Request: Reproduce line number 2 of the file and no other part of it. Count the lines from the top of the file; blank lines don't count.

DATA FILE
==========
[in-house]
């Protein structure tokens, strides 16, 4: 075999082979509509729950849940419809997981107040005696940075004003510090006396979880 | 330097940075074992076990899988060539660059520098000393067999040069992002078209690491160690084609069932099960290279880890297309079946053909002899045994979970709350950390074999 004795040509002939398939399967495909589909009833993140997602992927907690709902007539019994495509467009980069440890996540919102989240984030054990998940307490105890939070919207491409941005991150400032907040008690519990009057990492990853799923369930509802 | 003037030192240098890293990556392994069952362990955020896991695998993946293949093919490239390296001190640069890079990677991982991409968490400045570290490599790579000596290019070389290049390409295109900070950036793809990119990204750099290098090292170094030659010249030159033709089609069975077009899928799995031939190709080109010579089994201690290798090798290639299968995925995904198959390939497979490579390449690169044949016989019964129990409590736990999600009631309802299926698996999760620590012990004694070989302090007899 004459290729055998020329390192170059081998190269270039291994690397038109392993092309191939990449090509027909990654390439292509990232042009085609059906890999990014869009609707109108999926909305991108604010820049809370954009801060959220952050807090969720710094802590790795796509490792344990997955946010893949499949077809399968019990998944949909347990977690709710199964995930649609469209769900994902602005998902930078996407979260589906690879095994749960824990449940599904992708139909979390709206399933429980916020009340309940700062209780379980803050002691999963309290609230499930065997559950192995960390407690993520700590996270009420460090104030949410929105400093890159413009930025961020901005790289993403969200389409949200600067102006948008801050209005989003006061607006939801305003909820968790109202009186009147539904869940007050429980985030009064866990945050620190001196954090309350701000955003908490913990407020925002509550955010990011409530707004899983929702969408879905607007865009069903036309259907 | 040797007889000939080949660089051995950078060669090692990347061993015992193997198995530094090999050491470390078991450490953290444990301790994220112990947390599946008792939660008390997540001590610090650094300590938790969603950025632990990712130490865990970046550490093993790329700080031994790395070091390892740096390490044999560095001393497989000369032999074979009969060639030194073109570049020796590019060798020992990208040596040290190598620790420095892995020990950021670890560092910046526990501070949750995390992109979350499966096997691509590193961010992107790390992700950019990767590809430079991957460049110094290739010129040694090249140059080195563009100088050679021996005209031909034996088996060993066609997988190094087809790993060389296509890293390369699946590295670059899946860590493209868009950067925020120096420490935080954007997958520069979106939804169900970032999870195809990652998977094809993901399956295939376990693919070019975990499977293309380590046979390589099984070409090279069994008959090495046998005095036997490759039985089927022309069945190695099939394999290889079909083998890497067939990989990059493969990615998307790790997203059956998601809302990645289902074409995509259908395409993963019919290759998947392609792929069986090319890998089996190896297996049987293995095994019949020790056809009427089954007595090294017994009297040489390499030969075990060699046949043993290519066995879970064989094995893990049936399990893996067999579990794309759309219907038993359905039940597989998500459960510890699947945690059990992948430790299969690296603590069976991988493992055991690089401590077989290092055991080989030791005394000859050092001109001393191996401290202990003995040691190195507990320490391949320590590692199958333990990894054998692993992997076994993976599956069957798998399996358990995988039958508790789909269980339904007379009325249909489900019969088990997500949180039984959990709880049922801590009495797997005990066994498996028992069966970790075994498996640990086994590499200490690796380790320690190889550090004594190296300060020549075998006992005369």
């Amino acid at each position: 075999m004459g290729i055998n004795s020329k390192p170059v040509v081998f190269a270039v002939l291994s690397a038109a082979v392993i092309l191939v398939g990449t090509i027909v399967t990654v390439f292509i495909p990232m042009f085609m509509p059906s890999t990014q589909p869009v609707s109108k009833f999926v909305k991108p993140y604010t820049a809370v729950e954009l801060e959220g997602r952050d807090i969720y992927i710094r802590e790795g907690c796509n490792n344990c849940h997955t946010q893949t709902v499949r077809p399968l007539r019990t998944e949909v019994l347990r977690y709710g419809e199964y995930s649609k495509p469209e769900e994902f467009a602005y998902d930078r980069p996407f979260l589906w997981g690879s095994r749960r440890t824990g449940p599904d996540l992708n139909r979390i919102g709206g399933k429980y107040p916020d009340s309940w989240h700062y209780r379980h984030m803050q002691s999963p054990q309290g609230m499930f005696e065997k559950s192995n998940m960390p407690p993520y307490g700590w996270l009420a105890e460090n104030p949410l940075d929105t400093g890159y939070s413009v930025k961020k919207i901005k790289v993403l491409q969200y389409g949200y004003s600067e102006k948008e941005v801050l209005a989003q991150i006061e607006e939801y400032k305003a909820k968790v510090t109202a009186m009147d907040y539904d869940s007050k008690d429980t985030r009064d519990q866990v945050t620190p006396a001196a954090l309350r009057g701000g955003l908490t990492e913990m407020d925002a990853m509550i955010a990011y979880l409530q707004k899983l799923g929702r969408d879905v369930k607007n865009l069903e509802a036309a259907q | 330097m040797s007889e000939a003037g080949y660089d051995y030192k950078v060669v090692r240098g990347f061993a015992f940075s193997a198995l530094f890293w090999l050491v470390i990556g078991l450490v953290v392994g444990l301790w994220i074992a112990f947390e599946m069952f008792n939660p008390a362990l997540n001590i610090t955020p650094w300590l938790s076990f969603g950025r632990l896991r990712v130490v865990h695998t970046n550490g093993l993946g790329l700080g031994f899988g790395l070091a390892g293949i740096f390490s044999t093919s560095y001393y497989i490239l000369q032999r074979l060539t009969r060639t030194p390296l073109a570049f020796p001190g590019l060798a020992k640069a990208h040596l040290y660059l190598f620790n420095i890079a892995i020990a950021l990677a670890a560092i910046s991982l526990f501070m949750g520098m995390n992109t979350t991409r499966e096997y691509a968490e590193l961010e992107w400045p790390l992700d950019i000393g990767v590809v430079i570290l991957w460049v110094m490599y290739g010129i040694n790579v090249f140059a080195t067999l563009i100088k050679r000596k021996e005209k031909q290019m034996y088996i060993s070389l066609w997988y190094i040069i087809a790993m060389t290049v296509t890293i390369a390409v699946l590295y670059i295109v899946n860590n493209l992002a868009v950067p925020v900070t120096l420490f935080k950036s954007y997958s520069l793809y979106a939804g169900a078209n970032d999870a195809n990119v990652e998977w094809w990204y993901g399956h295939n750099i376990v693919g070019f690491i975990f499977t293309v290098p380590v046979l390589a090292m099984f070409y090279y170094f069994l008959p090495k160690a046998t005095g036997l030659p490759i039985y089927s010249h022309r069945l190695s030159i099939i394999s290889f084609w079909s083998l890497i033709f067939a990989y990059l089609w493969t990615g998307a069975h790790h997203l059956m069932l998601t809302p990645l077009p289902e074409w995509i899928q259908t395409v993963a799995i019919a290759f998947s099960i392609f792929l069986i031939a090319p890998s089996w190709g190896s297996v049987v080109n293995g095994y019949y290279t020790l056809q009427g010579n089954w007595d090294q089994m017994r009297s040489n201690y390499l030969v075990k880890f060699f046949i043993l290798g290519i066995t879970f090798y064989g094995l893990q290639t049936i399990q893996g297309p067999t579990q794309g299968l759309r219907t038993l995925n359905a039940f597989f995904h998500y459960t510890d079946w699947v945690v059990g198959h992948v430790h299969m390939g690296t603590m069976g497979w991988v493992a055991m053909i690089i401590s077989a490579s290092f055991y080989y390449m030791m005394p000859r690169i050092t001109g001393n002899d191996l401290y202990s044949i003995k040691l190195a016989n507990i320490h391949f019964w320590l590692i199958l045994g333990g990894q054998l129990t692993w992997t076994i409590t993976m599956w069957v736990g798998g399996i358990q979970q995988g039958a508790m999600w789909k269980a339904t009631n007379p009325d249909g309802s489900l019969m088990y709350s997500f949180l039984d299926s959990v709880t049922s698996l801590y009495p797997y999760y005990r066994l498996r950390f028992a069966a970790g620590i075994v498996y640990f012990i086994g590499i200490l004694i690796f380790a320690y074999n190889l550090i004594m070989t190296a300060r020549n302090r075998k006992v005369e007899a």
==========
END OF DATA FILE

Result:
């Protein structure tokens, strides 16, 4: 075999082979509509729950849940419809997981107040005696940075004003510090006396979880 | 330097940075074992076990899988060539660059520098000393067999040069992002078209690491160690084609069932099960290279880890297309079946053909002899045994979970709350950390074999 004795040509002939398939399967495909589909009833993140997602992927907690709902007539019994495509467009980069440890996540919102989240984030054990998940307490105890939070919207491409941005991150400032907040008690519990009057990492990853799923369930509802 | 003037030192240098890293990556392994069952362990955020896991695998993946293949093919490239390296001190640069890079990677991982991409968490400045570290490599790579000596290019070389290049390409295109900070950036793809990119990204750099290098090292170094030659010249030159033709089609069975077009899928799995031939190709080109010579089994201690290798090798290639299968995925995904198959390939497979490579390449690169044949016989019964129990409590736990999600009631309802299926698996999760620590012990004694070989302090007899 004459290729055998020329390192170059081998190269270039291994690397038109392993092309191939990449090509027909990654390439292509990232042009085609059906890999990014869009609707109108999926909305991108604010820049809370954009801060959220952050807090969720710094802590790795796509490792344990997955946010893949499949077809399968019990998944949909347990977690709710199964995930649609469209769900994902602005998902930078996407979260589906690879095994749960824990449940599904992708139909979390709206399933429980916020009340309940700062209780379980803050002691999963309290609230499930065997559950192995960390407690993520700590996270009420460090104030949410929105400093890159413009930025961020901005790289993403969200389409949200600067102006948008801050209005989003006061607006939801305003909820968790109202009186009147539904869940007050429980985030009064866990945050620190001196954090309350701000955003908490913990407020925002509550955010990011409530707004899983929702969408879905607007865009069903036309259907 | 040797007889000939080949660089051995950078060669090692990347061993015992193997198995530094090999050491470390078991450490953290444990301790994220112990947390599946008792939660008390997540001590610090650094300590938790969603950025632990990712130490865990970046550490093993790329700080031994790395070091390892740096390490044999560095001393497989000369032999074979009969060639030194073109570049020796590019060798020992990208040596040290190598620790420095892995020990950021670890560092910046526990501070949750995390992109979350499966096997691509590193961010992107790390992700950019990767590809430079991957460049110094290739010129040694090249140059080195563009100088050679021996005209031909034996088996060993066609997988190094087809790993060389296509890293390369699946590295670059899946860590493209868009950067925020120096420490935080954007997958520069979106939804169900970032999870195809990652998977094809993901399956295939376990693919070019975990499977293309380590046979390589099984070409090279069994008959090495046998005095036997490759039985089927022309069945190695099939394999290889079909083998890497067939990989990059493969990615998307790790997203059956998601809302990645289902074409995509259908395409993963019919290759998947392609792929069986090319890998089996190896297996049987293995095994019949020790056809009427089954007595090294017994009297040489390499030969075990060699046949043993290519066995879970064989094995893990049936399990893996067999579990794309759309219907038993359905039940597989998500459960510890699947945690059990992948430790299969690296603590069976991988493992055991690089401590077989290092055991080989030791005394000859050092001109001393191996401290202990003995040691190195507990320490391949320590590692199958333990990894054998692993992997076994993976599956069957798998399996358990995988039958508790789909269980339904007379009325249909489900019969088990997500949180039984959990709880049922801590009495797997005990066994498996028992069966970790075994498996640990086994590499200490690796380790320690190889550090004594190296300060020549075998006992005369």